We've all been mesmerized by them—those beautiful brain scan images that make us feel like we're on the cutting edge of scientifically decoding how we think. But as soon as one neuroscience study purports to show which brain region lights up when we are enjoying Coca-Cola, or looking at cute puppies, or thinking we have souls, some other expert claims "it's just a correlation," and you wonder whether researchers will ever get it right.
But there's another approach to understanding how our minds work. In his new book The Tale of the Dueling Neurosurgeons, Sam Kean tells the story of a handful of patients whose unique brains—rendered that way by surgical procedures and unfortunate, freak accidents—taught us much more than any set of colorful scans. Kean recounts some of their unforgettable stories on this week’s episode.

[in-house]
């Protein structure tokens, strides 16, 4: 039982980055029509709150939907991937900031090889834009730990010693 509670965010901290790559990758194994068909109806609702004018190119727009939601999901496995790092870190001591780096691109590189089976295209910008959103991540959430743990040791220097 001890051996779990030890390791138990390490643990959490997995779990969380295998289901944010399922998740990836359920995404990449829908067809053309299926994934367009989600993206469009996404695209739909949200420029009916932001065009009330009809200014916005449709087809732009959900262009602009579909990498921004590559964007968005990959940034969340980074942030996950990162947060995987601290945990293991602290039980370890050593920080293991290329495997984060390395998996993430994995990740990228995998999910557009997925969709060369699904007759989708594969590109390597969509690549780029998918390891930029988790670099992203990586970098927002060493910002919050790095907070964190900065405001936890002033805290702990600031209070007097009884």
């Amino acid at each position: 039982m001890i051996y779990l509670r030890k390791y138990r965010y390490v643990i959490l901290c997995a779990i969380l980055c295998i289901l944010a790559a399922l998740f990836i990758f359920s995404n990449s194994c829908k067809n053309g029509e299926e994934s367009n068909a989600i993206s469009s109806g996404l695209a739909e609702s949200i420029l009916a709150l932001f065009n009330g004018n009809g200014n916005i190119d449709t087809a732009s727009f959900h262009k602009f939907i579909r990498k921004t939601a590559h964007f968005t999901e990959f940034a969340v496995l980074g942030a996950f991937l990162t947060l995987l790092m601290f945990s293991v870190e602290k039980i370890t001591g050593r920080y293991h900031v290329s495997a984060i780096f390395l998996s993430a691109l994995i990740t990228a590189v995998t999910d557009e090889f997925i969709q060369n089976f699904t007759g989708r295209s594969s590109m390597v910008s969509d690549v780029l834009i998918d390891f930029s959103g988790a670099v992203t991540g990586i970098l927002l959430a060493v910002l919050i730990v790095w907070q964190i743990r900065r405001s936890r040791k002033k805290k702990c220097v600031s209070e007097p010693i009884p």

"As I was reading these [case studies] I said, 'That's baloney! There's no way that can possibly be true,'" Kean remembers, referring to one particularly surprising case in which a woman's brain injury left her unable to recognize and distinguish between different kinds of animals. "But then I looked into it, and I realized that, not only is it true, it actually reveals some important things about how the brain works."
This episode also features an exclusive brief interview with Neil deGrasse Tyson about the meaning of the just-completed Cosmos series; a discussion of whether the famed and controversial hormone oxytocin might be capable of extending the span of human life; and a breakdown of the physics of how soccer balls travel through the air (just in time for the World Cup).